We present an algorithm that identifies the reasoning patterns of agents in a game, by iteratively examining the graph structure of its Multi-Agent Influence Diagram (MAID) representation. If the decision of an agent participates in no reasoning patterns, then we can effectively ignore that decision for the purpose of calculating a Nash equilibrium for the game. In some cases, this can lead to exponential time savings in the process of equilibrium calculation. Moreover, our algorithm can be used to enumerate the reasoning patterns in a game, which can be useful for constructing more effective computerized agents interacting with humans.
In this paper, we investigate the hypothesis that plan recognition can significantly improve the performance of a case-based reinforcement learner in an adversarial action selection task. Our environment is a simplification of an American football game. The performance task is to control the behavior of a quarterback in a pass play, where the goal is to maximize yardage gained. Plan recognition focuses on predicting the play of the defensive team. We modeled plan recognition as an unsupervised learning task, and conducted a lesion study. We found that plan recognition was accurate, and that it significantly improved performance. More generally, our studies show that plan recognition reduced the dimensionality of the state space, which allowed learning to be conducted more effectively. We describe the algorithms, explain the reasons for performance improvement, and also describe a further empirical comparison that highlights the utility of plan recognition for this task.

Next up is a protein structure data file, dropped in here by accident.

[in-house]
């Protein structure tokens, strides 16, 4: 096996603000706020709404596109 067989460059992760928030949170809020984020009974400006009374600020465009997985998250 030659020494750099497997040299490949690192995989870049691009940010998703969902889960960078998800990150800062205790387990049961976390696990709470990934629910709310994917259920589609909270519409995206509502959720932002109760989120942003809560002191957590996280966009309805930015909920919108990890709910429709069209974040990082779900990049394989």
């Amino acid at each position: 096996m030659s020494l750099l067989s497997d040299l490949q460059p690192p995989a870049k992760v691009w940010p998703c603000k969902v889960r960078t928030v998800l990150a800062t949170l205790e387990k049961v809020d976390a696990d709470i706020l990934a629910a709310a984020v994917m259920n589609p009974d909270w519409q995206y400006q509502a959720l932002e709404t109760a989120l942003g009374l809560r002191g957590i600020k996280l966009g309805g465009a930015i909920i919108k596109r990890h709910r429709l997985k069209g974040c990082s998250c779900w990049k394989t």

The task of keyhole (unobtrusive) plan recognition is central to adaptive game AI. "Tech trees" or "build trees" are the core of real-time strategy (RTS) game strategic (long term) planning. This paper presents a generic and simple Bayesian model for RTS build tree prediction from noisy observations, which parameters are learned from replays (game logs). This unsupervised machine learning approach involves minimal work for the game developers as it leverage players' data (com- mon in RTS). We applied it to StarCraft1 and showed that it yields high quality and robust predictions, that can feed an adaptive AI.
Eric B. Baum 1 NEC Research Institute, 4 Independence Way, Princeton NJ 08540 eric@research.NJ.NEC.COM Abstract The point of game tree search is to insulate oneself from errors in the evaluation function. The standard approach is to grow a full width tree as deep as time allows, and then value the tree as if the leaf evaluations were exact. This has been effective in many games because of the computational efficiency of the alpha-beta algorithm. A Bayesian would suggest instead to train a model of one's uncertainty. This model adds extra information in addition to the standard evaluation function. Within such a formal model, there is an optimal tree growth procedure and an optimal method of valueing the tree. We describe how to optimally value the tree, and how to approximate on line the optimal tree to search.
Now the whole point of search (as opposed to just picking whichever child looks best to an evaluation function) is to insulate oneself from errors in the evaluation function. When one searches below a node, one gains more information and one's opinion of the value of that node may change. Such "opinion changes" are inherently probabilistic. They occur because one's information or computational abilities are unable to distinguish different states, e.g. a node with a given set of features might have different values. In this paper we adopt a probabilistic model of opinion changes, de-1This is a super-abbreviated discussion of [Baum and Smith, 1993] written by EBB for this conference.